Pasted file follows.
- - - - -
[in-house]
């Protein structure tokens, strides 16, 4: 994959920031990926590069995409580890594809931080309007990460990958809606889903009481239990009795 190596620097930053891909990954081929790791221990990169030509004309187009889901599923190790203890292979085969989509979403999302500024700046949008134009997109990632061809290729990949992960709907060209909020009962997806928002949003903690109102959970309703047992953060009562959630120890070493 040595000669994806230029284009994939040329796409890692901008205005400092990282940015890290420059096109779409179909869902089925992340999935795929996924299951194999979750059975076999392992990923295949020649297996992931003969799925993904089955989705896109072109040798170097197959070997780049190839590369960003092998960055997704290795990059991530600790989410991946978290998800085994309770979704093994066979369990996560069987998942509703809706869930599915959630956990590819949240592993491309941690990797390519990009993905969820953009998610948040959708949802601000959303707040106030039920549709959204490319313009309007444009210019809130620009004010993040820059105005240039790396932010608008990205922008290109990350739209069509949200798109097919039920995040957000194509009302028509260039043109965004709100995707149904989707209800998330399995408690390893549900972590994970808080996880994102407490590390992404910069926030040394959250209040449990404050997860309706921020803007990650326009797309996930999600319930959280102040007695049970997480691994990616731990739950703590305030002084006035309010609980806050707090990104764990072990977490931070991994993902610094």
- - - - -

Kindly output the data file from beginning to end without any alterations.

[in-house]
């Protein structure tokens, strides 16, 4: 994959920031990926590069995409580890594809931080309007990460990958809606889903009481239990009795 190596620097930053891909990954081929790791221990990169030509004309187009889901599923190790203890292979085969989509979403999302500024700046949008134009997109990632061809290729990949992960709907060209909020009962997806928002949003903690109102959970309703047992953060009562959630120890070493 040595000669994806230029284009994939040329796409890692901008205005400092990282940015890290420059096109779409179909869902089925992340999935795929996924299951194999979750059975076999392992990923295949020649297996992931003969799925993904089955989705896109072109040798170097197959070997780049190839590369960003092998960055997704290795990059991530600790989410991946978290998800085994309770979704093994066979369990996560069987998942509703809706869930599915959630956990590819949240592993491309941690990797390519990009993905969820953009998610948040959708949802601000959303707040106030039920549709959204490319313009309007444009210019809130620009004010993040820059105005240039790396932010608008990205922008290109990350739209069509949200798109097919039920995040957000194509009302028509260039043109965004709100995707149904989707209800998330399995408690390893549900972590994970808080996880994102407490590390992404910069926030040394959250209040449990404050997860309706921020803007990650326009797309996930999600319930959280102040007695049970997480691994990616731990739950703590305030002084006035309010609980806050707090990104764990072990977490931070991994993902610094």